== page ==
Settlement Sociology in the Progressive Years

Faith, Science, and Reform

Series:

Settlement Sociology in the Progressive Years claims for sociology a lost history and paradigm only recently acknowledged for shaping the American sociological tradition. Williams and MacLean trace the key works of early scholar activists through the leading settlement houses in Chicago, New York and Boston. The roots of sociology as a public enterprise for social reform are restored to the canon through early research, teaching and social advocacy. The settlement paradigm of “neighborly relations” combining the visions of social gospelers and first-wave feminists will resonate for a renewed public sociology today. Key to this paradigm was the movement to "settle" in neighborhoods and become active in the struggle for social change in a period of rapid industrialization, immigration, and urbanization.
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Biographical Note

Joyce E. Williams, Ph.D. (1971, Washington University) is professor of Sociology Emerita, Texas Woman’s University and has taught as adjunct faculty in several schools. She has authored three books and numerous articles on race relations, social inequality, and the history of sociology including In Search of the Kingdom.

Vicky M. MacLean, Ph.D. (1992, Duke University) is professor of Sociology at Middle Tennessee State University. She has published articles and chapters in books in the areas of gender studies, the sociology of work, health, death and dying, and the history of sociology including Ghosts of Sociologies Past.

Review Quote

"This volume does a remarkable job establishing the facts about sociology in the progressive era. In fact, it provides a 17-page appendix listing publications of just the Chicago women’s network of settlement sociologists. The volume belongs in every university library."
- Anthony J. Blasi (University of Texas at San Antonio), Critical Research on Religion (DOI: 10.1177/2050303216630072)

"Recommended. Upper-division undergraduates and above."
- N. B. Rosenthal (Stonybrook University), Choice, January 2016, Vol. 53, No. 5.

Table of contents

ACKNOWLEDGMENTS

INTRODUCTION Sociology as Told
Reclaiming our History
The Politics of Erasure: Knowledge and Knowers of the Sociology Cannon
The Social Science Movement: Sociology and Social Work
Methodology
Social and Ideological Context
The Sociological Imagination from Margins to Center

1 PROBLEMS IN SEARCH OF SOLUTIONS: SCIENCE, RELIGION, AND EDUCATION IN THE PROGRESSIVE ERA
The Forces of Industrialization, Urbanization and Immigration
Social Science and Premonitions of Sociology
The Survey Movement and the Educating of America
The Social Gospel in the Progressive Era
Sociology, Social Reform, and the Social Gospel
2 NEIGHBORHOOD SETTLEMENTS: RESIDENCE, RESEARCH AND REFORM
The English Background
The United States Settlements
Commonalities and Differences
Networking and Federation
Contributions to Sociology
3 Hull House, Feminist Pragmatism, and the Chicago Women’s School of Sociology
Jane Addams and the Journey to Hull House
Addams the Sociologist
Hull House and the Practice of Sociology
Hull House Maps and Papers: Change Oriented Knowledge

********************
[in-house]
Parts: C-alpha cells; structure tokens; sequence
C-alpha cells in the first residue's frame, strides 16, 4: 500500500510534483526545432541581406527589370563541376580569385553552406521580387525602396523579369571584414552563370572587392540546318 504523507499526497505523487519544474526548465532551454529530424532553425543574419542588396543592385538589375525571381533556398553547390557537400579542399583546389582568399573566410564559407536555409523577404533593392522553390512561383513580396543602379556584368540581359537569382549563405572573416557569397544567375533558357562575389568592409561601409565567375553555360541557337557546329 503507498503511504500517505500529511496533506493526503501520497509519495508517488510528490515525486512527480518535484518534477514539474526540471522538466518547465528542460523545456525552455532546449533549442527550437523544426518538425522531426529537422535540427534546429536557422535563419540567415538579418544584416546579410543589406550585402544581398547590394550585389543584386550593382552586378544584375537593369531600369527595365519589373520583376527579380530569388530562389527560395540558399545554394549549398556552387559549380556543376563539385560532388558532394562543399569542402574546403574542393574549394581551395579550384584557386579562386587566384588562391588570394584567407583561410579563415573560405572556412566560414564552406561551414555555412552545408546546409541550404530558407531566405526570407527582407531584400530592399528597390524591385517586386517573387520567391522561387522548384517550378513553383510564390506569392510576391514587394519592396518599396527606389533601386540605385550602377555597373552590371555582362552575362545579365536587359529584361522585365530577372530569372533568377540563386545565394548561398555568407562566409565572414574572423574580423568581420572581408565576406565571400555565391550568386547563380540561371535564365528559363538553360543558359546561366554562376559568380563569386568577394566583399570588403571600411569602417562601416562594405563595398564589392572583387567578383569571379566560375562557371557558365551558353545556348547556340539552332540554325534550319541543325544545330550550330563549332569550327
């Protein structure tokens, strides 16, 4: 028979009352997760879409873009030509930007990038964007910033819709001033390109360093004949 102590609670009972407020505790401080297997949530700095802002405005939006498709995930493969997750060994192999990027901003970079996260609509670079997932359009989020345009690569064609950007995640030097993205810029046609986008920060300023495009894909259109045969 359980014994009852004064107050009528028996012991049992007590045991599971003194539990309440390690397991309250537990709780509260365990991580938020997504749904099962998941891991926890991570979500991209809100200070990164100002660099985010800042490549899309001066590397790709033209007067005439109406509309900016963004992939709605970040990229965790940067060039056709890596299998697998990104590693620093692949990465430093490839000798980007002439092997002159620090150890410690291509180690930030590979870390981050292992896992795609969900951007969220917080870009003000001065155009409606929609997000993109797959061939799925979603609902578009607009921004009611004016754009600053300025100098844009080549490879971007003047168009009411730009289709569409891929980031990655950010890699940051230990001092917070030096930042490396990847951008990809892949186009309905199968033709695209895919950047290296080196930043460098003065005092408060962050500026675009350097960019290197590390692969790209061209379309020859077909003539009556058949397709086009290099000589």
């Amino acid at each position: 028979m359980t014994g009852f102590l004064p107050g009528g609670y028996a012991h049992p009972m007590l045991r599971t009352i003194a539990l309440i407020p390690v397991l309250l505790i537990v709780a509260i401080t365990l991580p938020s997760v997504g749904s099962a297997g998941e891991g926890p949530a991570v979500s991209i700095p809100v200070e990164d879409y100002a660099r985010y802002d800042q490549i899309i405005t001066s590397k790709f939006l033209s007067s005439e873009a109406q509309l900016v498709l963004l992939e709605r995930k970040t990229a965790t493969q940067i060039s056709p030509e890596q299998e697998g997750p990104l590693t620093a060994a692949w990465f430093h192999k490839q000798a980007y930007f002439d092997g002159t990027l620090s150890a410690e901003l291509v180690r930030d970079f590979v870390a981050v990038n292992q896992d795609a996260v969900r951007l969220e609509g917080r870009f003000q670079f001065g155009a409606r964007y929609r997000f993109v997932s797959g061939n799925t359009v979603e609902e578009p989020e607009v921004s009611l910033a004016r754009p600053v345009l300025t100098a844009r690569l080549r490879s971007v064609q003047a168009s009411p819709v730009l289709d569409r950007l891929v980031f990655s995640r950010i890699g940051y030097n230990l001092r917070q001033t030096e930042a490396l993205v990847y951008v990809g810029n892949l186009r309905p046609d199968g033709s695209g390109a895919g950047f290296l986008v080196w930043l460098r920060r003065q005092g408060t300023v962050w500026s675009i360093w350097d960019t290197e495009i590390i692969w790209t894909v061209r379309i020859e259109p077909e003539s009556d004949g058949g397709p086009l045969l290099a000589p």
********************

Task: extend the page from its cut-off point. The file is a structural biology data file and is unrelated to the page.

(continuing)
Some Members of the Chicago Women’s School of Sociology
Contributions to Sociology
The Politics of Erasure

4 BACK OF THE YARDS: THE UNIVERSITY OF CHICAGO SETTLEMENT
Mary McDowell: Standing in the Breach
University Research
Sociological Research and the Settlement
Contributions to Sociology
The Settlement and an Early Politics of Knowledge


5 CHICAGO COMMONS: SETTLEMENT AND SOCIAL GOSPEL IN ACTION
Graham Taylor: Sociological Christian
Taylor, the Social Gospel, and Sociology
Works by Taylor and Chicago Commons Residents
Taylor and the Chicago School of Civics and Philanthropy
Contributions to Sociology

6 BOSTON’S SOUTH END HOUSE: A SOCIOLOGICAL LABORATORY
Robert A. Woods, His Wife, and Associates
Woods and Academic Relations
Woods and the Social Gospel
Woods the Civic Leader
The Work of Woods and South End House Residents
Contributions to Sociology
Sociology, Social Work and the Politics of Gender

7 The College Settlements Association: Breaching Gender and Class in Cities
The Women Founders
The CSA and the Movement for Social Reconstruction
New York Settlement
Denison House of Boston
The Philadelphia College Settlement
The College Settlement of Baltimore
Contributions to Race, Class, and Gender Studies

8 HENRY STREET: WHERE HEALTH BECAME A PUBLIC ISSUE
Founders and Residents
The Intersection of Health and Industry
Florence Kelley: A Life in Search of Justice
Henry Street and the Factory Investigating Commission
Some Contributions to Sociology

9 GREENWICH HOUSE: THE HOUSE THAT MARY BUILT
Founder and Head Resident
Research and Sociological Work
Public Policy and the New York Scholar-Activist Network

10 Recovering a Paradigm Lost: Public Sociology Then and Now
Settlement Contributions to Sociology
Public Sociology Reclaimed
Lessons Learned: Beyond the Ivory Tower
Sociological Predecessors and Progenies

APPENDICES
Appendix A: Selected Works of the Chicago Women's School of Settlement Sociology
Appendix B: A Comparison of Some Aspects of the Urban Sociology of South End House and the University of Chicago Sociologists

REFERENCES
INDEX

Readership

All interested in the history of the social sciences, the progressive era, and settlement houses; faculty and students in sociology, women’s studies, and history. Academic libraries and public libraries especially in the cities of New York, Chicago, Boston, and Philadelphia.

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